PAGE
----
Subsidiary organizations - PLO runs a number of pan-Palestinian institutions. The Palestine National Fund; Palestinian Armed Struggle Command (a military-police organization was  established 2/4/69 as a step toward unification and  coordinating claims to action. It was a civil police force in Lebanon in 70s-early80s, and  intervened in confrontations between opposing Palestinian groups. The Palestinian Red Crescent Society was established in Jordan in 1965 and was part of PLO from 1969). SAMED, the Palestine Martyrs Works Society  was established 1970 in Jordan to provide vocational training to martyrs’ children and was reorganized in Lebanon in 1971; after 1975, its services extended to all Palestinians. The Department of Information and  Culture, includes the Research Center.  The Department of Mass Organizations runs the unions through the General Union of Palestinian Women, GUPW, General Union of Palestinian Workers, GUPWo, General Union of Palestinian Students, GUPS.  The PLO has an Education Department and an Information Bureau, which produces the newspaper Filastin al-Thawra, biweekly English and  French journal Palestine, and  has the news agency WAFA, established 1/6/70 - now the official PNA News Agency. The Political Department represents Palestinians internationally. The PLO also runs the Institution for Social Affairs and  Welfare for the Families of Martyrs and Prisoners (established 1965). 


Ami Isseroff

Synonyms and alternate spellings:

Further Information:

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Encyclopedia of the Middle East

Note - This encyclopedia is a work in progress. It is far from complete and is being constructed and improved all the time. If you would like to contribute articles or expansions of existing articles, please contact news (at) mideastweb.org.  Suggestions and corrections are welcome. The concise version of this dictionary is at our Middle East Glossary.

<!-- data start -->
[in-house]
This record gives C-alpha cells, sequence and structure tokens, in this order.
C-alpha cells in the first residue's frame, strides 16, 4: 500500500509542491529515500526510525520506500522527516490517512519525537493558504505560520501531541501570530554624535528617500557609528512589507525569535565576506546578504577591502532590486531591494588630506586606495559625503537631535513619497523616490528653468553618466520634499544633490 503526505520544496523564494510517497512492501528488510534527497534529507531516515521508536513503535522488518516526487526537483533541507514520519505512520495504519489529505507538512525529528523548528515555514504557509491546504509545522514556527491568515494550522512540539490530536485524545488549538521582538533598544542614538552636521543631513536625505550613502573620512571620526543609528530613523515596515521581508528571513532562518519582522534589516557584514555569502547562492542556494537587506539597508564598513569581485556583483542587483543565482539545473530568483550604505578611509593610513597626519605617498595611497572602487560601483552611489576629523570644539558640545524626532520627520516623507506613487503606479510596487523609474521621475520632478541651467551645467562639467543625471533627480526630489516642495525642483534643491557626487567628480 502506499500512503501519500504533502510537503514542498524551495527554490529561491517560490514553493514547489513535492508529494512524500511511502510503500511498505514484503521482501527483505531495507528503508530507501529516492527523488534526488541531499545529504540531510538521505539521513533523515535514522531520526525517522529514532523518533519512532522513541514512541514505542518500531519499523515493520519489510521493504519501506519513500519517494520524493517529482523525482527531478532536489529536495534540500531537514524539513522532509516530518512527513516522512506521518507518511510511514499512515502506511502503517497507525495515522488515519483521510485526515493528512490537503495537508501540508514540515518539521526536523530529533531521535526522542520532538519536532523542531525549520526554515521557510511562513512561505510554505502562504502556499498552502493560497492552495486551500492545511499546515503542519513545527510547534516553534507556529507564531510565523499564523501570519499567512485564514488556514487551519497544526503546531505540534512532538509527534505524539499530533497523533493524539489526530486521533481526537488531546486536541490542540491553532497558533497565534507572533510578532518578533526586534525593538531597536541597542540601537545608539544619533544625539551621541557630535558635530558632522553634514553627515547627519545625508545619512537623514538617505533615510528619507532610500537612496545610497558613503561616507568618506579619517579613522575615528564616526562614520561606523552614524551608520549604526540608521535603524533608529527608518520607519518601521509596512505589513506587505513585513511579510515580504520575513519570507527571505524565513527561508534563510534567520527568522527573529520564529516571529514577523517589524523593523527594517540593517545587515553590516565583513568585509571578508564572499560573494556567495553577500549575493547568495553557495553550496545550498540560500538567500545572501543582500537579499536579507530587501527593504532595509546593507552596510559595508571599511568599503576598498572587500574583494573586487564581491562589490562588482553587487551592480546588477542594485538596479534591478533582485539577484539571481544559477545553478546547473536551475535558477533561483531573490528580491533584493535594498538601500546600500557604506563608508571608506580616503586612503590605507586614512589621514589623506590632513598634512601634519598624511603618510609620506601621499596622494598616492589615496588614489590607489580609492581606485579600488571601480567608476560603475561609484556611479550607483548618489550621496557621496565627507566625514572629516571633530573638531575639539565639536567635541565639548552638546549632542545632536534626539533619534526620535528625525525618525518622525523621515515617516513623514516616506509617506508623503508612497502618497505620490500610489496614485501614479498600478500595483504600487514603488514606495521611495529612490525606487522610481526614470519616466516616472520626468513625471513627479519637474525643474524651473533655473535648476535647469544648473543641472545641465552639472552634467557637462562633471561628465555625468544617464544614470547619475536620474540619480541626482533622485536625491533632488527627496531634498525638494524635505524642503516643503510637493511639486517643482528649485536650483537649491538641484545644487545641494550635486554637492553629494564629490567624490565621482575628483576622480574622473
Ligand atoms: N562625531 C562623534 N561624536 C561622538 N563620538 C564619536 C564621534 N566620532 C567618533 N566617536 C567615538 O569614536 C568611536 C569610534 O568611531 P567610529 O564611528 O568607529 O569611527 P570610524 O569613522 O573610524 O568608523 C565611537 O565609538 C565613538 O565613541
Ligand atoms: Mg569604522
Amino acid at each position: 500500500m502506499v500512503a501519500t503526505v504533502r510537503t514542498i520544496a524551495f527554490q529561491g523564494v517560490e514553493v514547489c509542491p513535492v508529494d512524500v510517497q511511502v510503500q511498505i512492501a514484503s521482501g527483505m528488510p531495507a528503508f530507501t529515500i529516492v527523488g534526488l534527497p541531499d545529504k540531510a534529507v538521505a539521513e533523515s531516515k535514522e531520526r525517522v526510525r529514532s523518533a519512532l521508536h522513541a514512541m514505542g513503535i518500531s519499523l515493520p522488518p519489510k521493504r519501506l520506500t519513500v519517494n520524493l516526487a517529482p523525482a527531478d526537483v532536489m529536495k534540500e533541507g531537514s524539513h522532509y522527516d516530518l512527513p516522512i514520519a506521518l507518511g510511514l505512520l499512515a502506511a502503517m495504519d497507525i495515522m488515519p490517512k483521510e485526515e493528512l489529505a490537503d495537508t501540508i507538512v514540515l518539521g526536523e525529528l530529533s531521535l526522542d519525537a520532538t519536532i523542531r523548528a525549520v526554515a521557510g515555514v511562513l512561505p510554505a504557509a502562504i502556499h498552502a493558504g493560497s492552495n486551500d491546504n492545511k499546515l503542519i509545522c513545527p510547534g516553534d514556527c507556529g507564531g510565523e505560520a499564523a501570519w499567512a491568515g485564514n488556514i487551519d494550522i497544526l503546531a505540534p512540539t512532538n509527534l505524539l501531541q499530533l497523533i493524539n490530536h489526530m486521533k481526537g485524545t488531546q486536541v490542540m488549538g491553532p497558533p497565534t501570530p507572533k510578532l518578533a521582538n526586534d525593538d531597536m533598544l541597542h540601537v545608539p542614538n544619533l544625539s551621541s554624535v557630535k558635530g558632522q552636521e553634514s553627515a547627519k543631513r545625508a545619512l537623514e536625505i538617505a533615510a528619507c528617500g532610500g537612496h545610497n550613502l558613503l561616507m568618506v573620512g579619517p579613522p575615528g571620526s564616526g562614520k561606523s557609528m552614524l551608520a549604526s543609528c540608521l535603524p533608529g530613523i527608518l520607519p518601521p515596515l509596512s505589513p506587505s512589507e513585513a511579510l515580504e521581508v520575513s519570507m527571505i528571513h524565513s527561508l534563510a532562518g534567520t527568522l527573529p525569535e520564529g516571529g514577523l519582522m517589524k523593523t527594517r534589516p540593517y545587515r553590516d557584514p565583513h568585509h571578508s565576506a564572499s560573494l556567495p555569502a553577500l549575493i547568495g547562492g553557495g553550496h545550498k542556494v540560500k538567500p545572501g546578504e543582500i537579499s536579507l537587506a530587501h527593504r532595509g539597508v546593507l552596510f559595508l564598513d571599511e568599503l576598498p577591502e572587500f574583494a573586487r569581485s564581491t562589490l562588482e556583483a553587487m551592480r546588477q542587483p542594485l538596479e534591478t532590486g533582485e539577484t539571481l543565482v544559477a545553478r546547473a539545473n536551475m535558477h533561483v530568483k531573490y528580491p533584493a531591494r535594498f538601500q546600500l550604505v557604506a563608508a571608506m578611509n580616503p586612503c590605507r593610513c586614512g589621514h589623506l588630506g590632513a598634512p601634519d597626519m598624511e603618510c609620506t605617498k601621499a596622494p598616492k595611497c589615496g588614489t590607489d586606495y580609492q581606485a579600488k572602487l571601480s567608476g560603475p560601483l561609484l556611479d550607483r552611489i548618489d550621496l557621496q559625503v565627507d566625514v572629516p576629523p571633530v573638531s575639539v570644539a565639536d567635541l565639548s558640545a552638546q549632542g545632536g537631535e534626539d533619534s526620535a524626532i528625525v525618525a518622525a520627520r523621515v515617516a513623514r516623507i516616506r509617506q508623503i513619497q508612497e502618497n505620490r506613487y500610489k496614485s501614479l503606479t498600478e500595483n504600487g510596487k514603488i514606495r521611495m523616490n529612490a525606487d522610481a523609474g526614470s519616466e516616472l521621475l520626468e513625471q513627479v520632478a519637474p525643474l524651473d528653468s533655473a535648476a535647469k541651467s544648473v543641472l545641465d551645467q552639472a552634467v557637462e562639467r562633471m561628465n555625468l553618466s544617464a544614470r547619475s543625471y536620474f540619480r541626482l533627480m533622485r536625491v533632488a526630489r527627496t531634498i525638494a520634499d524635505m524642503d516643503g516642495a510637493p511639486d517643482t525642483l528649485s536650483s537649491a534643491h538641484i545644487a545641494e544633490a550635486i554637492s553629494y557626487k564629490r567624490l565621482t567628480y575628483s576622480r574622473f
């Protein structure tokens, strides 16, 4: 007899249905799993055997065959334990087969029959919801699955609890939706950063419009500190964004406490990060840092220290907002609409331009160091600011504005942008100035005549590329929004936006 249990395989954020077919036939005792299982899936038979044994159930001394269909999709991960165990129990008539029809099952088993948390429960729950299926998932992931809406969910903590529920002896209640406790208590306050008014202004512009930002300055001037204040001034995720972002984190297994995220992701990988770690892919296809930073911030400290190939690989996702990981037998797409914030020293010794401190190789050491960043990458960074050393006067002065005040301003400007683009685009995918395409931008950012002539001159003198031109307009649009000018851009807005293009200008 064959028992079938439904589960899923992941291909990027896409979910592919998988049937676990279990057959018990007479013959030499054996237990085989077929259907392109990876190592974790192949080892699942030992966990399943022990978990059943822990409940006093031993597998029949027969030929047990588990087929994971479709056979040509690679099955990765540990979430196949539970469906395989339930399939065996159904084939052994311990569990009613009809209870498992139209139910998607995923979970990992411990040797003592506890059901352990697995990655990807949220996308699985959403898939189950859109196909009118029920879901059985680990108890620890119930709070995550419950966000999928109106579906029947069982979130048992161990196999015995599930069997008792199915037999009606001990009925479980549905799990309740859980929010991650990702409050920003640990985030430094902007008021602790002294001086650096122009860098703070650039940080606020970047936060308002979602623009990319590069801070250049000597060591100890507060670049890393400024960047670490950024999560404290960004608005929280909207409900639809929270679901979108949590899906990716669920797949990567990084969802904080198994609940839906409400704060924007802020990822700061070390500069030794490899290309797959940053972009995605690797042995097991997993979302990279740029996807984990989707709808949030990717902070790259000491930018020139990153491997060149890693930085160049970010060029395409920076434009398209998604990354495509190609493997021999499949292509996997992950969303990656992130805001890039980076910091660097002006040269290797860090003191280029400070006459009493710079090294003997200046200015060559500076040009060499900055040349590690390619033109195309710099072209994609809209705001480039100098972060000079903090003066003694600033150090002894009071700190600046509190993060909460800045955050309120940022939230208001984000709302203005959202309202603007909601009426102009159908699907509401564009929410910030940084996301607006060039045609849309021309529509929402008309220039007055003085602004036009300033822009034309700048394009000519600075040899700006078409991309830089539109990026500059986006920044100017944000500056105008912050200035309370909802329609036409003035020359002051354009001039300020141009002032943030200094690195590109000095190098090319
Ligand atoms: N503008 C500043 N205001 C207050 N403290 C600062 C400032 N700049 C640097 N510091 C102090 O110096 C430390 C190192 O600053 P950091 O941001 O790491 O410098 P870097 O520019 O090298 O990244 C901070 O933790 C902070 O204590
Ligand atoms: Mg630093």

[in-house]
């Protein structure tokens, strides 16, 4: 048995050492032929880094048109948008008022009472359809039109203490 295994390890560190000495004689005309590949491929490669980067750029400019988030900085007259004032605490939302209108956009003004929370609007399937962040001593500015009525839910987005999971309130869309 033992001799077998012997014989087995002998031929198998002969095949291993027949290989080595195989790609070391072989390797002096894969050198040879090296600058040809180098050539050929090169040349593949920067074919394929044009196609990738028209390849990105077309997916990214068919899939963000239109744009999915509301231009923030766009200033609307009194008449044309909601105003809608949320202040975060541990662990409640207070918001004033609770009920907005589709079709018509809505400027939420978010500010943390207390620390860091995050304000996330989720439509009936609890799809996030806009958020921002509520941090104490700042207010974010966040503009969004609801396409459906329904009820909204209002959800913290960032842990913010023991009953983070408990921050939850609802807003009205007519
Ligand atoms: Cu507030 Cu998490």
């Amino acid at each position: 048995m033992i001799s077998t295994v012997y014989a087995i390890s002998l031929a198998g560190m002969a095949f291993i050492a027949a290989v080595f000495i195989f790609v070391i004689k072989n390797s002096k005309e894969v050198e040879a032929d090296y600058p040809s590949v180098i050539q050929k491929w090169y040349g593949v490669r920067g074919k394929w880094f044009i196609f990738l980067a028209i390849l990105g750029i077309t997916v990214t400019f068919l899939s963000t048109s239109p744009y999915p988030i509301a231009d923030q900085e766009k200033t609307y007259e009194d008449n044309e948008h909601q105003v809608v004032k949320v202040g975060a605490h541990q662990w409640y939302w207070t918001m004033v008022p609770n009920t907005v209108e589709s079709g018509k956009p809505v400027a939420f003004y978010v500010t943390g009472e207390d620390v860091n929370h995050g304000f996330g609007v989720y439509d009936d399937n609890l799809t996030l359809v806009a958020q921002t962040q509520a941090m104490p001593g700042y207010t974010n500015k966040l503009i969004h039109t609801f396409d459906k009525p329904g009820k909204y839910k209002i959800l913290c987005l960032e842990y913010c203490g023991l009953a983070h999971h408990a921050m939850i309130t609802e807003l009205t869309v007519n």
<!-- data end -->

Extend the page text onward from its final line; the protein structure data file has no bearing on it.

Spelling - Spelling of words in Middle-Eastern languages is often arbitrary. There may be many variants of the same name or word such as Hezbollah, Hizbolla, Hisbolla or Husayn and Hussein. There are some conventions for converting words from Semitic languages such as Arabic and Hebrew There are numerous variant renderings of the same Arabic or Hebrew words, such as "Hizbollah," "Hisbulla" etc. It is not possible to find exact equivalents for several letters. 

Pronunciation - Arabic and Hebrew vowels are pronounced differently than in English. "o" is very short. The "a" is usually pronounced like the "a" in market, sometimes as the "a" in "Arafat."  The " 'A " is guttural.  " 'H "- the 'het ('Hirbeh, 'Hebron, 'Hisbollah') designates a sound somewhat similar to the ch in "loch" in Scots pronunciation, but made by touching the back of your tongue to the roof of your mouth. The CH should be pronounced like Loch, a more assertive consonant than 'het.

The "Gh" combination, and sometimes the "G," designate a deep guttural sound that Westerners may hear approximately as "r." The "r" sound is always formed with the back of the tongue, and is not like the English "r."

More information: Hebrew, Arabic